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Homepage. This page: A young boy gets to sit in Jack Brabham's Cooper Bristol racing car in the 1950s.

The Redex Special.

At Goodwood a few years back I was fortunate enough to find the three-time F1 World Champion Sir Jack Brabham in the paddock, and acquire his autograph. This photograph though dates to a much earlier time, the early 1950s in fact, when Brabham was honing his craft in his native Australia. At the time he raced a Cooper Bristol, supported by Redex, hence the name "Redex Special". A young boy, maybe three years of age, has been photographed behind the wheel of the Cooper, with "Black Jack" crouched alongside. How this single motor racing photograph was to be found in a mixed bag of European motoring images I've no idea, but that's how it turned up. Initially I'd thought that the location of this photograph might well be Mount Druitt, and I read of a suggestion that it could have been taken at the Katoomba circuit in the Blue Mountains, NSW, but it now appears not and the location has yet to be identified. The car sports "6" as its entry number, and an array of Australian and American cars can be seen in the background.
A stamp on the reverse tells that the photograph was taken and/or processed by "Souvenir Snapshots" of Katoomba, New South Wales. Researching the car would turn up some interesting information about this very photograph, and the boy sat in the car, of which more anon.
(Please click the thumbnail to view the full-size Cooper Bristol image.)
Jack Brabham and the Redex Special
In 1955 Brabham upped sticks and headed to England to continue his racing career, having raced the Redex Special in New Zealand after shipping it from Australia. The car was bought in the winter of 1953, and sold in 1955. I've seen photographs of the car with two different styles of sponsorship lettering. Such commercial support ruffled a few feathers with race organisers CAMS (Confederation of Australian Motor Sport) at the time, as on-car sponsorship was not permitted by the authorities in Australia. As a result Brabham had to remove the name from the car, thus ending Redex's sponsorship of his activities. Apparently the first time this issue was raised, Jack simply covered the lettering up with brown paper and tape, although once up to speed it didn't remain in place for too long.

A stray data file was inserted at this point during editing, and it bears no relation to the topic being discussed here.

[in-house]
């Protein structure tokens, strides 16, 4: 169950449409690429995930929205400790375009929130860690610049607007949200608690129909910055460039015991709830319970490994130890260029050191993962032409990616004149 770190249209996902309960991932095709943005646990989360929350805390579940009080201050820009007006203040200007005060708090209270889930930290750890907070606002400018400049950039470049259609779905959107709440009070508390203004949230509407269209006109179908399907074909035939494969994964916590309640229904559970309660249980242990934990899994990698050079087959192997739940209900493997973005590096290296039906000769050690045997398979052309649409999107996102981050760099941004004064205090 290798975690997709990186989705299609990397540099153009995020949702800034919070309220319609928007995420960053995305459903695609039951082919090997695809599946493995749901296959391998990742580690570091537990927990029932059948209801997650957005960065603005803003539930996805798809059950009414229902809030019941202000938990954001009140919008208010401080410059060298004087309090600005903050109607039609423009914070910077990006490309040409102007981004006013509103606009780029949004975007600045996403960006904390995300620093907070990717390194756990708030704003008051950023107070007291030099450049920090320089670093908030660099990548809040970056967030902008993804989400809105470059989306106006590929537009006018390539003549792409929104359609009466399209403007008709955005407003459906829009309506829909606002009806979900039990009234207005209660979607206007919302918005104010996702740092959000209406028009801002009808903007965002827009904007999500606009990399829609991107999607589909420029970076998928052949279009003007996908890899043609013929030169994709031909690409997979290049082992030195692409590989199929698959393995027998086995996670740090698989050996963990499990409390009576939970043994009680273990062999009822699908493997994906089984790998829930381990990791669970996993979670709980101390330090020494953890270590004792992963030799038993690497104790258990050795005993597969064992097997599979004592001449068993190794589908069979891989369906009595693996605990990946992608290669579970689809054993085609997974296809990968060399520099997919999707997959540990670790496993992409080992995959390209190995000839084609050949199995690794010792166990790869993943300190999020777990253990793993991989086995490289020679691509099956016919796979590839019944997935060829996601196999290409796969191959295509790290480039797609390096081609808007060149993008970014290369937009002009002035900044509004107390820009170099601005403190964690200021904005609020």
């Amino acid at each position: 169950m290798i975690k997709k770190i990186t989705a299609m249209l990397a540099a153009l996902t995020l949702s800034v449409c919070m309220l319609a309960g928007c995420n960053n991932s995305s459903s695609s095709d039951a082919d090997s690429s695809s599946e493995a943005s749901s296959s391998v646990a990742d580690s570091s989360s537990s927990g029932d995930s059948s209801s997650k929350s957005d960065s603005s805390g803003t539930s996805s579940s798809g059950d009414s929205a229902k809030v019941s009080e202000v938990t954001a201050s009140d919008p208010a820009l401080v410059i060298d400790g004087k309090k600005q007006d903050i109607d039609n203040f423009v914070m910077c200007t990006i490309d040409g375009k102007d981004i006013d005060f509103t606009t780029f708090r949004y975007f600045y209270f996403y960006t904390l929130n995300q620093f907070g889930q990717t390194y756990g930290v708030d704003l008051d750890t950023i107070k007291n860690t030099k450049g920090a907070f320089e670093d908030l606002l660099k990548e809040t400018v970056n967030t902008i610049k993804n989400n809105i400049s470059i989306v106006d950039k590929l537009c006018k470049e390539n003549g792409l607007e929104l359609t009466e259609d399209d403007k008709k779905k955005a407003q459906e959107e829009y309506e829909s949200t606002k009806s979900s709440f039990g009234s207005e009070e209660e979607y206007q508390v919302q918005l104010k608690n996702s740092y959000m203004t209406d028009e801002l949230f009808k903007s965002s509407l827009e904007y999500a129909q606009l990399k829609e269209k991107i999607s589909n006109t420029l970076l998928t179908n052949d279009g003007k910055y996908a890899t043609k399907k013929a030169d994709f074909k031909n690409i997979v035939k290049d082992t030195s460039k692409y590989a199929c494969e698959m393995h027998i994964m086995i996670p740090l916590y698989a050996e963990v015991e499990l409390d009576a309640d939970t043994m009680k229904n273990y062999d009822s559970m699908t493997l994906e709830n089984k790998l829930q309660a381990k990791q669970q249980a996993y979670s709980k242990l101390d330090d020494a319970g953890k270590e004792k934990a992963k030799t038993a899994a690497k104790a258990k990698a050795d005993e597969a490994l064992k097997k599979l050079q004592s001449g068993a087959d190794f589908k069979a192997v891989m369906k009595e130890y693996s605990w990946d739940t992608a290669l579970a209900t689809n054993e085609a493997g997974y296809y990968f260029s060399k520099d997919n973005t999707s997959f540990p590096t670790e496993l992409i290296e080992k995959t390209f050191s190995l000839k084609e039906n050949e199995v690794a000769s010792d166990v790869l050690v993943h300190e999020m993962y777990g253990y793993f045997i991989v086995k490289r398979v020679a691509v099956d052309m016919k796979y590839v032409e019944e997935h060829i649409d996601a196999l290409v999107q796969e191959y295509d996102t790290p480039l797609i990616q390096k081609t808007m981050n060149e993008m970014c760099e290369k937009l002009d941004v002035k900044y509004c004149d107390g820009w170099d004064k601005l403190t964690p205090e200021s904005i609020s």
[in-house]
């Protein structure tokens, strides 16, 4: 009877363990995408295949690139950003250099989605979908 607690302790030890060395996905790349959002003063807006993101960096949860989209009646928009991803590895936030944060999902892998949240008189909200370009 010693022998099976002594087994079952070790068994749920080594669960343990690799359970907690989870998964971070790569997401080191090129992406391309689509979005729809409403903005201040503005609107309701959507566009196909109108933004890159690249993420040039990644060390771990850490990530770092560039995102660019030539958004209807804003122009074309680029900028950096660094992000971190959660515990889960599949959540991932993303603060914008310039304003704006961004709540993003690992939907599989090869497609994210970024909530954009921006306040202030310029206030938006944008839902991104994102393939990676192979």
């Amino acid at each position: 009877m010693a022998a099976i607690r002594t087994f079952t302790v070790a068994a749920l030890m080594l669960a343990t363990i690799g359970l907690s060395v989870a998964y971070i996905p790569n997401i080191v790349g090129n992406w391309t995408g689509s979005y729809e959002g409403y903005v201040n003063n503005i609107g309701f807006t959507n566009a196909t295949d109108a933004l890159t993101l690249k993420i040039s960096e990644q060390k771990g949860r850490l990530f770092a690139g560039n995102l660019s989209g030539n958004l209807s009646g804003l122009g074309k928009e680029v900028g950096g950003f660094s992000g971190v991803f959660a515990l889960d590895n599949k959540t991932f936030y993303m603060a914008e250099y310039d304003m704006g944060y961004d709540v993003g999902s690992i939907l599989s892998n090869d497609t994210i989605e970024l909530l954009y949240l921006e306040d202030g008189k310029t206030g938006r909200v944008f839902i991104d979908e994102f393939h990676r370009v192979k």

Identification of the scene, and the boy.

But back to the photograph. Searching online brought up some scans of The Jack Brabham Story, a book by Doug Nye. The history of the car is described in detail, but what really caught my eye was a side view of the same car, also number 6, parked in a similar location to that shown above, with the exact same boy sat at the wheel, albeit in a different pose. In my photo, there's another boy stood in the background in a striped pullover. The same boy appears in the background of the Nye-sourced photograph, this time closer to the car. The line of spectators' cars in the background also matches.
In the book image, there are a couple of wooden fence poles behind the car. In my photograph, there is a thin rope tangled on the grass in the foreground, so I think the car was slightly closer to the parked cars and therefore on the other side of the poles, when my shot was taken.
The caption in the book suggests that the location is the Katoomba circuit in NSW, however this has been disputed as it didn't open until 1961. The boy is none other than Jack's first son, Geoff Brabham, himself a racing driver, born in 1952. I wonder who would have ordered this print in 1954/1955 of Jack with his first son? And how did it end up in England?
Return to Page 17 in the vintage gallery.
Other references to Cooper Bristols on the site include a look at diecast toys versions by Crescent and Dinky.
Racing personalities featured elsewhere on the site include Stirling Moss, perched in this original photo upon an Austin-Healey. In the late 1960s, Jack Brabham put his name to sets of car maintenance cards titled "Jack Brabham's Car Care Cards", and a set for owners of the BMC 1100 & 1300 can be found on this page.

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